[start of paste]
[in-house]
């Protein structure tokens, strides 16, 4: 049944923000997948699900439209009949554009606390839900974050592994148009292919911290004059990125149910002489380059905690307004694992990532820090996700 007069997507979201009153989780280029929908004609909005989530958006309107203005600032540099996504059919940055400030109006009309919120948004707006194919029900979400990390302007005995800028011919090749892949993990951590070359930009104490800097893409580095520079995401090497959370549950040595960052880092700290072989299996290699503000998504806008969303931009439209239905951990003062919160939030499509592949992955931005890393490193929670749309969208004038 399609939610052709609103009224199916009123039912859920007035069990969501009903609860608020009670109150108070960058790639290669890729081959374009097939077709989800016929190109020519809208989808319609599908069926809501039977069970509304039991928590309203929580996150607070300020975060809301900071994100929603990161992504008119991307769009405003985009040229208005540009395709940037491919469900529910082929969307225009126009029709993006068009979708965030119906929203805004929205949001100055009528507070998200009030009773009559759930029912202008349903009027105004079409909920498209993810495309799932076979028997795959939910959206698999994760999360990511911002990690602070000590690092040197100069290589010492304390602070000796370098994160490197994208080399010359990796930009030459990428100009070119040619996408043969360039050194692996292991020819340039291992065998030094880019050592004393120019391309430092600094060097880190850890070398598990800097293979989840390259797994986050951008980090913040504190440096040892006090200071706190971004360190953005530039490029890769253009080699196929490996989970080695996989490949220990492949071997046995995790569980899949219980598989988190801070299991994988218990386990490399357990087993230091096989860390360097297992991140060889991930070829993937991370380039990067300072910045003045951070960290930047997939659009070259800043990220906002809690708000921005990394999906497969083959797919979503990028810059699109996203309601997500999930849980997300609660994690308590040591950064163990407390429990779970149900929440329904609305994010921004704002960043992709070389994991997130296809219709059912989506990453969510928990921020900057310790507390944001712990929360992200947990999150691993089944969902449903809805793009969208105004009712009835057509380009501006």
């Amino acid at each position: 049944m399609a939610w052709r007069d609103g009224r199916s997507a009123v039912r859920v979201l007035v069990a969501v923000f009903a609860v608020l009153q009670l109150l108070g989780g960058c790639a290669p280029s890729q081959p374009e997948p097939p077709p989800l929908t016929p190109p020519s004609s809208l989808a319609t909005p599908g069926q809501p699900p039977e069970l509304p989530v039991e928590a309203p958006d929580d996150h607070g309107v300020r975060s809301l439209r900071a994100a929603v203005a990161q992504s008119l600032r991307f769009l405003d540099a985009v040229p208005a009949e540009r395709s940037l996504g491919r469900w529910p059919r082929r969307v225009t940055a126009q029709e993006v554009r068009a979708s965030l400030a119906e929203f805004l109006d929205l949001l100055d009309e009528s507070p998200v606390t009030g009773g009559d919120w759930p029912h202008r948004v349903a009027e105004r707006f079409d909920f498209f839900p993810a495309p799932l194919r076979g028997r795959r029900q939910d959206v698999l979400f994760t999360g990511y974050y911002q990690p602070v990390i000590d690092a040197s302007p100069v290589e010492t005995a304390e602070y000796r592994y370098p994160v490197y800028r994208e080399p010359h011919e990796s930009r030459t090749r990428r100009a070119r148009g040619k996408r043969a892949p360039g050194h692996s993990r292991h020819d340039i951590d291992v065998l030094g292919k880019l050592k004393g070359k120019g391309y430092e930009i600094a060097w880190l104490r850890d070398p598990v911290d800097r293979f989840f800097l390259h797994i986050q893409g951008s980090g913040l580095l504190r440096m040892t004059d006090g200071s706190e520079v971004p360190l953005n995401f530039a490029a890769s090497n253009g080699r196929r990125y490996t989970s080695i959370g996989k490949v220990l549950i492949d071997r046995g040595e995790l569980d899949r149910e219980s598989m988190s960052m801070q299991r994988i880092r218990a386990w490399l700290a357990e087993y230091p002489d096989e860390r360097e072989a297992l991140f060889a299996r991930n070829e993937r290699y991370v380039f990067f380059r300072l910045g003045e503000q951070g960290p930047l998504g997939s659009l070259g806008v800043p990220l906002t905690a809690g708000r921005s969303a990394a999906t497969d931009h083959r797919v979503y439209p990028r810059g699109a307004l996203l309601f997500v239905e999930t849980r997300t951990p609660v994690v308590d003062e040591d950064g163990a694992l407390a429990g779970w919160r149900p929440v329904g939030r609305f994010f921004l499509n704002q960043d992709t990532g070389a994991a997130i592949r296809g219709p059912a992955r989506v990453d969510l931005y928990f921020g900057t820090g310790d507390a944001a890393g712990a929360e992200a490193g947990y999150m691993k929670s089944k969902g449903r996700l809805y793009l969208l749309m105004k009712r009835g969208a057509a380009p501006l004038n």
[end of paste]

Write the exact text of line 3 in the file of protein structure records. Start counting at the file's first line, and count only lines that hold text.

């Amino acid at each position: 049944m399609a939610w052709r007069d609103g009224r199916s997507a009123v039912r859920v979201l007035v069990a969501v923000f009903a609860v608020l009153q009670l109150l108070g989780g960058c790639a290669p280029s890729q081959p374009e997948p097939p077709p989800l929908t016929p190109p020519s004609s809208l989808a319609t909005p599908g069926q809501p699900p039977e069970l509304p989530v039991e928590a309203p958006d929580d996150h607070g309107v300020r975060s809301l439209r900071a994100a929603v203005a990161q992504s008119l600032r991307f769009l405003d540099a985009v040229p208005a009949e540009r395709s940037l996504g491919r469900w529910p059919r082929r969307v225009t940055a126009q029709e993006v554009r068009a979708s965030l400030a119906e929203f805004l109006d929205l949001l100055d009309e009528s507070p998200v606390t009030g009773g009559d919120w759930p029912h202008r948004v349903a009027e105004r707006f079409d909920f498209f839900p993810a495309p799932l194919r076979g028997r795959r029900q939910d959206v698999l979400f994760t999360g990511y974050y911002q990690p602070v990390i000590d690092a040197s302007p100069v290589e010492t005995a304390e602070y000796r592994y370098p994160v490197y800028r994208e080399p010359h011919e990796s930009r030459t090749r990428r100009a070119r148009g040619k996408r043969a892949p360039g050194h692996s993990r292991h020819d340039i951590d291992v065998l030094g292919k880019l050592k004393g070359k120019g391309y430092e930009i600094a060097w880190l104490r850890d070398p598990v911290d800097r293979f989840f800097l390259h797994i986050q893409g951008s980090g913040l580095l504190r440096m040892t004059d006090g200071s706190e520079v971004p360190l953005n995401f530039a490029a890769s090497n253009g080699r196929r990125y490996t989970s080695i959370g996989k490949v220990l549950i492949d071997r046995g040595e995790l569980d899949r149910e219980s598989m988190s960052m801070q299991r994988i880092r218990a386990w490399l700290a357990e087993y230091p002489d096989e860390r360097e072989a297992l991140f060889a299996r991930n070829e993937r290699y991370v380039f990067f380059r300072l910045g003045e503000q951070g960290p930047l998504g997939s659009l070259g806008v800043p990220l906002t905690a809690g708000r921005s969303a990394a999906t497969d931009h083959r797919v979503y439209p990028r810059g699109a307004l996203l309601f997500v239905e999930t849980r997300t951990p609660v994690v308590d003062e040591d950064g163990a694992l407390a429990g779970w919160r149900p929440v329904g939030r609305f994010f921004l499509n704002q960043d992709t990532g070389a994991a997130i592949r296809g219709p059912a992955r989506v990453d969510l931005y928990f921020g900057t820090g310790d507390a944001a890393g712990a929360e992200a490193g947990y999150m691993k929670s089944k969902g449903r996700l809805y793009l969208l749309m105004k009712r009835g969208a057509a380009p501006l004038n």